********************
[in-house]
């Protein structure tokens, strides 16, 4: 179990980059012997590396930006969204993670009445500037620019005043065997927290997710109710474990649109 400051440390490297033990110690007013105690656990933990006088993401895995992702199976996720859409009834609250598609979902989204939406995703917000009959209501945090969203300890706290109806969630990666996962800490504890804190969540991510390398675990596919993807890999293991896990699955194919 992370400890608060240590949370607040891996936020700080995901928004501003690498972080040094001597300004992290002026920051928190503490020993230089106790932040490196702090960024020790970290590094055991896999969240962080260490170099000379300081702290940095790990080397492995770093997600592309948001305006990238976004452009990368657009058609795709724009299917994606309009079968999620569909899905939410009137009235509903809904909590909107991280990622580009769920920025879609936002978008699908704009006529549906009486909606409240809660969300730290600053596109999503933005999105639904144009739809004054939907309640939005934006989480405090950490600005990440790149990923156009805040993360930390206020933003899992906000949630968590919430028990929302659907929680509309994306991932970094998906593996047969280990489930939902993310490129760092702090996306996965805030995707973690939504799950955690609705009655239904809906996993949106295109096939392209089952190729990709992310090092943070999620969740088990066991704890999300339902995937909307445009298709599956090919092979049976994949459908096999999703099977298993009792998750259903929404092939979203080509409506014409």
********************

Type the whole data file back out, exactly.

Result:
[in-house]
């Protein structure tokens, strides 16, 4: 179990980059012997590396930006969204993670009445500037620019005043065997927290997710109710474990649109 400051440390490297033990110690007013105690656990933990006088993401895995992702199976996720859409009834609250598609979902989204939406995703917000009959209501945090969203300890706290109806969630990666996962800490504890804190969540991510390398675990596919993807890999293991896990699955194919 992370400890608060240590949370607040891996936020700080995901928004501003690498972080040094001597300004992290002026920051928190503490020993230089106790932040490196702090960024020790970290590094055991896999969240962080260490170099000379300081702290940095790990080397492995770093997600592309948001305006990238976004452009990368657009058609795709724009299917994606309009079968999620569909899905939410009137009235509903809904909590909107991280990622580009769920920025879609936002978008699908704009006529549906009486909606409240809660969300730290600053596109999503933005999105639904144009739809004054939907309640939005934006989480405090950490600005990440790149990923156009805040993360930390206020933003899992906000949630968590919430028990929302659907929680509309994306991932970094998906593996047969280990489930939902993310490129760092702090996306996965805030995707973690939504799950955690609705009655239904809906996993949106295109096939392209089952190729990709992310090092943070999620969740088990066991704890999300339902995937909307445009298709599956090919092979049976994949459908096999999703099977298993009792998750259903929404092939979203080509409506014409």